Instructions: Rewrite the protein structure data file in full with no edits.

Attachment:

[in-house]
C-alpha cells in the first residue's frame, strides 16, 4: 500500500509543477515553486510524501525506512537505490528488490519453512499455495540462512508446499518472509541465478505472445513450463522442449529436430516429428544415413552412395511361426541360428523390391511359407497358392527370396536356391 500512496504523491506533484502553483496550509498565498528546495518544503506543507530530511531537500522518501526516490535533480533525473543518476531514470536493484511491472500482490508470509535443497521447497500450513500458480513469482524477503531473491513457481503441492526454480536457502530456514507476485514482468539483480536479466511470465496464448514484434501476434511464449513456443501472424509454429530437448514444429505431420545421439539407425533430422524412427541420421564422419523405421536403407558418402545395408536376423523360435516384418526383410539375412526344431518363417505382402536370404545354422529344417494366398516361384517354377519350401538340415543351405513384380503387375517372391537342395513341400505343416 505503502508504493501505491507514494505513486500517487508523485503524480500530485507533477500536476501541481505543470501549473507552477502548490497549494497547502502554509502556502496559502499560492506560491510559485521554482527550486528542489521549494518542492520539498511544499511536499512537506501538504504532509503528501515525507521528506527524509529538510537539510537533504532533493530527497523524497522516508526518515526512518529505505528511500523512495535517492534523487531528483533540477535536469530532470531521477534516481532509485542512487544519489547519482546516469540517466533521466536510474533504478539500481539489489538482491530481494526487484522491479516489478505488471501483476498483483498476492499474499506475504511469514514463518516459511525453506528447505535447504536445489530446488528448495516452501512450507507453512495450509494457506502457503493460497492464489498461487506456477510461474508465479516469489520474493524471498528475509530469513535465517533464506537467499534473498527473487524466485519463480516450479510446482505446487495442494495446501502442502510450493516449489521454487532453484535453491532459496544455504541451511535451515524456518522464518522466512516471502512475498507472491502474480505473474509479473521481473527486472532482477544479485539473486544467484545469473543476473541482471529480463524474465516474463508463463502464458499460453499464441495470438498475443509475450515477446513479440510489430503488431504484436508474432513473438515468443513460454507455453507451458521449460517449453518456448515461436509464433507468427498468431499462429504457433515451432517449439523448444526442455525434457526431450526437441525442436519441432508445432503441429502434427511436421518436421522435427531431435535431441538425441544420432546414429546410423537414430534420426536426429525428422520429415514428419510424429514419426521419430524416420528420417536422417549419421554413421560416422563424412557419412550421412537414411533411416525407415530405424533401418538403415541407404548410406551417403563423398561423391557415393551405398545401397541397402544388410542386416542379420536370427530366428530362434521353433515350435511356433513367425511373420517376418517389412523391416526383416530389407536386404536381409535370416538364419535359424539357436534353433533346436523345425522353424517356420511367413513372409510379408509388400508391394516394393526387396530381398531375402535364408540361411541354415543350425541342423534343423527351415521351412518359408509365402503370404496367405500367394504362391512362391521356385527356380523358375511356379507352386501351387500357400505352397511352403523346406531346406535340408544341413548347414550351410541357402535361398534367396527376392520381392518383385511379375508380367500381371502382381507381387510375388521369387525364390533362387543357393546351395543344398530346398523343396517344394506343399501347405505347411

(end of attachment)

[in-house]
C-alpha cells in the first residue's frame, strides 16, 4: 500500500509543477515553486510524501525506512537505490528488490519453512499455495540462512508446499518472509541465478505472445513450463522442449529436430516429428544415413552412395511361426541360428523390391511359407497358392527370396536356391 500512496504523491506533484502553483496550509498565498528546495518544503506543507530530511531537500522518501526516490535533480533525473543518476531514470536493484511491472500482490508470509535443497521447497500450513500458480513469482524477503531473491513457481503441492526454480536457502530456514507476485514482468539483480536479466511470465496464448514484434501476434511464449513456443501472424509454429530437448514444429505431420545421439539407425533430422524412427541420421564422419523405421536403407558418402545395408536376423523360435516384418526383410539375412526344431518363417505382402536370404545354422529344417494366398516361384517354377519350401538340415543351405513384380503387375517372391537342395513341400505343416 505503502508504493501505491507514494505513486500517487508523485503524480500530485507533477500536476501541481505543470501549473507552477502548490497549494497547502502554509502556502496559502499560492506560491510559485521554482527550486528542489521549494518542492520539498511544499511536499512537506501538504504532509503528501515525507521528506527524509529538510537539510537533504532533493530527497523524497522516508526518515526512518529505505528511500523512495535517492534523487531528483533540477535536469530532470531521477534516481532509485542512487544519489547519482546516469540517466533521466536510474533504478539500481539489489538482491530481494526487484522491479516489478505488471501483476498483483498476492499474499506475504511469514514463518516459511525453506528447505535447504536445489530446488528448495516452501512450507507453512495450509494457506502457503493460497492464489498461487506456477510461474508465479516469489520474493524471498528475509530469513535465517533464506537467499534473498527473487524466485519463480516450479510446482505446487495442494495446501502442502510450493516449489521454487532453484535453491532459496544455504541451511535451515524456518522464518522466512516471502512475498507472491502474480505473474509479473521481473527486472532482477544479485539473486544467484545469473543476473541482471529480463524474465516474463508463463502464458499460453499464441495470438498475443509475450515477446513479440510489430503488431504484436508474432513473438515468443513460454507455453507451458521449460517449453518456448515461436509464433507468427498468431499462429504457433515451432517449439523448444526442455525434457526431450526437441525442436519441432508445432503441429502434427511436421518436421522435427531431435535431441538425441544420432546414429546410423537414430534420426536426429525428422520429415514428419510424429514419426521419430524416420528420417536422417549419421554413421560416422563424412557419412550421412537414411533411416525407415530405424533401418538403415541407404548410406551417403563423398561423391557415393551405398545401397541397402544388410542386416542379420536370427530366428530362434521353433515350435511356433513367425511373420517376418517389412523391416526383416530389407536386404536381409535370416538364419535359424539357436534353433533346436523345425522353424517356420511367413513372409510379408509388400508391394516394393526387396530381398531375402535364408540361411541354415543350425541342423534343423527351415521351412518359408509365402503370404496367405500367394504362391512362391521356385527356380523358375511356379507352386501351387500357400505352397511352403523346406531346406535340408544341413548347414550351410541357402535361398534367396527376392520381392518383385511379375508380367500381371502382381507381387510375388521369387525364390533362387543357393546351395543344398530346398523343396517344394506343399501347405505347411